For horses, loose stool or diarrhea isn’t a good sign and it’s definitely something you should take care of. When diarrhea persists for a long period, the horse will become dehydrated and may develop some type of colic which is an even more complicated condition.
If you notice your horse continues to produce loose stool after 24 hours, you should quickly talk to your vet who will inform you of the next course of action to take. You may find that things return to normal in one or two days. However, it’s always best to play it safe and seek advice from a trained professional.
Normal stool released by horses usually takes a solid roundish-bun shape. When the stool becomes more watery, it means the normal processes which occur in the horse’s digestive system have been altered in one way or another.
Loose stool or diarrhoea is often a symptom of an underlying issue so it actually informs you that something is going wrong with the horse. The causes could be mild or quite severe.
There are a number of other symptoms that you might observe alongside loose stool. These include weight loss, reduced appetite, projectile pooping, mucus or blood in manure, tiredness, pale gums, dehydration, etc. Inform your vet of any symptoms you observe as that’ll help with the proper diagnosis..
These are some factors that may result in the production of watery stool in horses:
- Behavioral cause: A horse’s reaction to a new environment or situation may trigger stress or nervousness. Whether it’s keeping the horse in a tight space or bringing it to a foreign event, the horse may find it stressful and that can affect its digestive system.
- Bacterial infections: A stooling horse may be infected by bacteria like salmonella
- Change in feed: If you suddenly change your horse’s feed or excessively feed the horse its regular feed, the horse may experience diarrhea.
- Lush pasture
- Spoilt feed
- Food allergy
- Certain drugs
- Cancer in the animal’s digestive tract
You may also notice other symptoms in addition to loose stool; you need to get help if you observe any of the following symptoms below:
- Other signs of colic
- Presence of mucus or blood in manure
- Projectile pooping
- High rectal temperature
- Loss of appetite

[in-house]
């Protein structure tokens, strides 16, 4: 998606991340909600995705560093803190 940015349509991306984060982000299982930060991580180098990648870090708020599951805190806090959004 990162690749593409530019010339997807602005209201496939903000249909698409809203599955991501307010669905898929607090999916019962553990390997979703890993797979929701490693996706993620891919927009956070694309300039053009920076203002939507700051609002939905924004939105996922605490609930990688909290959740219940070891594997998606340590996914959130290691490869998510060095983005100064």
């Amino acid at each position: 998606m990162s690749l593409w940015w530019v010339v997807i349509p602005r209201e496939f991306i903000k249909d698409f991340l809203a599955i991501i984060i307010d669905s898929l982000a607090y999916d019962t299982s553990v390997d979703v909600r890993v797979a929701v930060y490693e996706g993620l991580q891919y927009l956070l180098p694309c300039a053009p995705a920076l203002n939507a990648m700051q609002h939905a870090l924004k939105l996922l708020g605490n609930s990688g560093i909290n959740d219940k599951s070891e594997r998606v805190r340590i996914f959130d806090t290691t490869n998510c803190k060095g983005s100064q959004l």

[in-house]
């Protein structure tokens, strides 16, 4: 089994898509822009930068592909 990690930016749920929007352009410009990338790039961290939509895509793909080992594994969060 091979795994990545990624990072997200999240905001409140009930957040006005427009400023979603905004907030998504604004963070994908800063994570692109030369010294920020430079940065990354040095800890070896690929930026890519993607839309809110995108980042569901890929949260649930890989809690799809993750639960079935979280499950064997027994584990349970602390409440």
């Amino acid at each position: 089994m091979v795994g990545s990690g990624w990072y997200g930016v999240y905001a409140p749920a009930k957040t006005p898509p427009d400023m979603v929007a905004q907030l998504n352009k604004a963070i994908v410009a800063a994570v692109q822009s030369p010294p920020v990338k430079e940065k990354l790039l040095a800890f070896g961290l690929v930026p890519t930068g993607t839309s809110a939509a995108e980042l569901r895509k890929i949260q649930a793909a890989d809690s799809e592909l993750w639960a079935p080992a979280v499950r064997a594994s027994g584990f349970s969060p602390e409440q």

- Pale gums
What Should You Feed Horses with Loose Droppings?
Reduce meals high in starch: In the horse’s gut, there are bacteria present that help to break down forage and this process occurs in an environment with a neutral pH. When so much undigested starch or sugar reaches the gut, fermentation takes place to release lactic acid. An acidic environment kills important bacteria which can cause different complications, including the production of loose droppings, laminitis, and colic.
Forage: Forage should form your horse’s main diet. They should consume forage weighing at least 1.5% of their body weight daily. Consumption of forage will help to maintain the animal’s weight, preventing weight loss and the release of loose droppings.
Introduce supplements: If you observe your horse has diarrhea often, it may help to feed them supplements; pre & probiotic supplements. Probiotics are living microorganisms that increase the population of the good or healthy bacteria present in the animal’s gut. The guts don’t digest prebiotic ingredients, rather they are meant to feed these good bacteria as a way to encourage growth or increase in their population. These supplements are beneficial to the gut and also limit the occurrence of diarrhea.
There is no exact clear-cut way to prevent your horse from experiencing diarrhea. However, there are a few things you can do to limit the possibility of an occurrence. Ensure you don’t suddenly change your horse’s feed, slowly introduce them instead. Do the same introduction with lush pastures.
The microorganisms present in the gut need some time to adapt to whatever change you’d like to make to their diet. A sudden change can upset the microbes and lead to diarrhea. Vaccinate your horse with the appropriate vaccines; it is important you do so.
The treatment option will be determined by what caused your horse to produce watery stool. If it’s simply because it was in a stressed situation, then the situation can be easily reversed once the horse gets comfortable again. For instances like this, loose droppings don’t necessarily mean your horse is ill. If diarrhoea persists, you may need to call the vet for a proper diagnosis.
Your vet will determine the root cause of the issue by either taking a sample of the faeces or a blood sample. You might also be instructed to keep an affected horse away from others to protect them in the event the cause happens to be contagious. The vet will figure out the problem and prescribe the appropriate treatment options for your horse to get better.
Loose droppings or diarrhea in horses is usually an indicator of an underlying issue whether it’s behavioral, a disease condition, or a sudden change in diet. There may be a few things you can do to remedy the situation, however, you should talk to your vet if diarrhea continues after 24 hours.
Diet and stress can contribute to the occurrence of diarrhea so ensure your horse is properly fed and you introduce a new diet slowly. Also, manage and limit stressful situations for your horse. Don’t hesitate to visit your vet when it becomes necessary to do so.
A healthy horse is a happy horse!